The cells lining the central canal (CC) of the spinal cord derive from the ventral part of the neural tube and, in some vertebrates, are responsible for the functional recovery after spinal cord injury. The region that surrounds the CC in the turtle contains proliferating cells that seem to generate both glia and neurons. Understanding the biology of spinal progenitors with the potential to generate new neurons "in situ" is important for cell replacement therapies. Here, we aimed to identify and characterize precursor cells in the spinal cord of Trachemys dorbignyi. To evaluate the population of proliferating cells, 5-bromo-2'-deoxyuridine (BrdU) was injected every 4 h (50 microg/g, i.p.) during 24 h. We found BrdU(+) nuclei around the CC with a higher density in the lateral quadrants, in which whole-cell patch-clamp recordings showed extensive dye coupling of cells. Carbenoxolone (100 microM) increased the input resistance, suggesting strong gap junction coupling among precursors. The expression of brain lipid binding protein (a marker of a subtype of radial glia) and Pax6 matched the location of clusters, suggesting these cells belonged to a domain of neurogenic precursors. These domains were delimited by a high density of connexin 43 (Cx43) located on the endfeet of CC contacting cells. Our findings indicate that spinal precursors share basic properties with those in the embryo and neurogenic niches of the adult brain, and support a key role of functional clustering via Cx43 in spinal cord neurogenesis.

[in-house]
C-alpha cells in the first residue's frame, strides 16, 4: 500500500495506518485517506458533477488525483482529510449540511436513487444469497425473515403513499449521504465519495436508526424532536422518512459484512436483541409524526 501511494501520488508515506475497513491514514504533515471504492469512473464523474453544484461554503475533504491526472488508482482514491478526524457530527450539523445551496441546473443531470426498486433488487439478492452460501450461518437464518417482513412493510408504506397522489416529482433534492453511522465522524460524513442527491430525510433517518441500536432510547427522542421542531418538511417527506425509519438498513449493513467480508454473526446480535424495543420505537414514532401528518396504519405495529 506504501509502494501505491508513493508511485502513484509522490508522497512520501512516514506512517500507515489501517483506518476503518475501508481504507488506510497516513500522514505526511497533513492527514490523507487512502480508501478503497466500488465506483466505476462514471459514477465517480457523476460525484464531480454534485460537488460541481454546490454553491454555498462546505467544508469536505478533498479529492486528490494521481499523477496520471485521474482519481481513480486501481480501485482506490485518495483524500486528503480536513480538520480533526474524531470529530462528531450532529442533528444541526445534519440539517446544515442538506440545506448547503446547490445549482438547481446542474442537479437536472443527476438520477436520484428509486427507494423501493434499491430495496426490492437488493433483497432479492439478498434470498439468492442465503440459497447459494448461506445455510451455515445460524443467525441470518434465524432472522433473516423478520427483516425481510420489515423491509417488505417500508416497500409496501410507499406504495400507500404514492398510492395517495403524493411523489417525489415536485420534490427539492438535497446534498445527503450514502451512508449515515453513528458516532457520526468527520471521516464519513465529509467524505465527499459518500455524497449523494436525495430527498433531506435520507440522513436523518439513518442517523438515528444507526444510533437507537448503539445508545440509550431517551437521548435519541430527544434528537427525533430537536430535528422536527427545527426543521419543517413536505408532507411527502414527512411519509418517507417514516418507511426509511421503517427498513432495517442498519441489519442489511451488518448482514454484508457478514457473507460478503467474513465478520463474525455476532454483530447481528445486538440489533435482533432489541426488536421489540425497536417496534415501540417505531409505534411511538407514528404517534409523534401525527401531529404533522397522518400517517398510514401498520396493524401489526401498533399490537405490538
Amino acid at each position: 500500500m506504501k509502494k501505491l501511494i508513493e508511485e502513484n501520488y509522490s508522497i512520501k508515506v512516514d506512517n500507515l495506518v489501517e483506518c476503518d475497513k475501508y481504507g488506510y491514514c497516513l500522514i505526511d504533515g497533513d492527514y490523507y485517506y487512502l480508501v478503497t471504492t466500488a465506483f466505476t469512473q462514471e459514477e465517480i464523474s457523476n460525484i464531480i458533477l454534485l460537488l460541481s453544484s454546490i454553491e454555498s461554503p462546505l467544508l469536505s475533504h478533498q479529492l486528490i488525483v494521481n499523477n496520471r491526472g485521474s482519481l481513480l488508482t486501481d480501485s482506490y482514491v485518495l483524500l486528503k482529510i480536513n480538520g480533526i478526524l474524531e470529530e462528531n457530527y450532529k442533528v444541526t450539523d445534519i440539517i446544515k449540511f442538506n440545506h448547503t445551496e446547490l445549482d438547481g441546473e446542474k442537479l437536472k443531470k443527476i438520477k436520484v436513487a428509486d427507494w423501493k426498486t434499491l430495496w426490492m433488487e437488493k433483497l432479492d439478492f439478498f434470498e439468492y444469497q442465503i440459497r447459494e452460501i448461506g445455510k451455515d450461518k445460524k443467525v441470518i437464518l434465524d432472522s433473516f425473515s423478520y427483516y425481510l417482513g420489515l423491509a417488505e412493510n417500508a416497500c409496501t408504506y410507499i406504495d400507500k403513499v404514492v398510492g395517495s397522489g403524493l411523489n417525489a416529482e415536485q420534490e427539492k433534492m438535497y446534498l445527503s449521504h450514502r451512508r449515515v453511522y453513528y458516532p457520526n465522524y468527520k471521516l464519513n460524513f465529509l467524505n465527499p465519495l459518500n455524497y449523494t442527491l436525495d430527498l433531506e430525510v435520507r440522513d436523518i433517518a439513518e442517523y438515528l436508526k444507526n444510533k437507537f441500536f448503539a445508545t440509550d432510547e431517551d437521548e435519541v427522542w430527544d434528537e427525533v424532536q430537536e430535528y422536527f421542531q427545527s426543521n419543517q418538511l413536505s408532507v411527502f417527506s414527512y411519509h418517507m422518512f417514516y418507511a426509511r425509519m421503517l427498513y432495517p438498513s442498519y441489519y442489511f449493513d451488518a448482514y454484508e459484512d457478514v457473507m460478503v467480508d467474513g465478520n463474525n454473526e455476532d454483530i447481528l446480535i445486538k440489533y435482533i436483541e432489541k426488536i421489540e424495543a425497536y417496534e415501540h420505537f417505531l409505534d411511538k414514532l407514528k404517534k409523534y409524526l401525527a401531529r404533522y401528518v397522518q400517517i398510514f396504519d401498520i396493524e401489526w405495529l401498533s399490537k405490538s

Russo, R. E., Reali, C., Radmilovich, M., Fernandez, A., & Trujillo-Cenoz, O. (2008). Connexin 43 Delimits Functional Domains of Neurogenic Precursors in the Spinal Cord. Journal of Neuroscience, 28(13), 3298–3309. https://doi.org/10.1523/jneurosci.5736-07.2008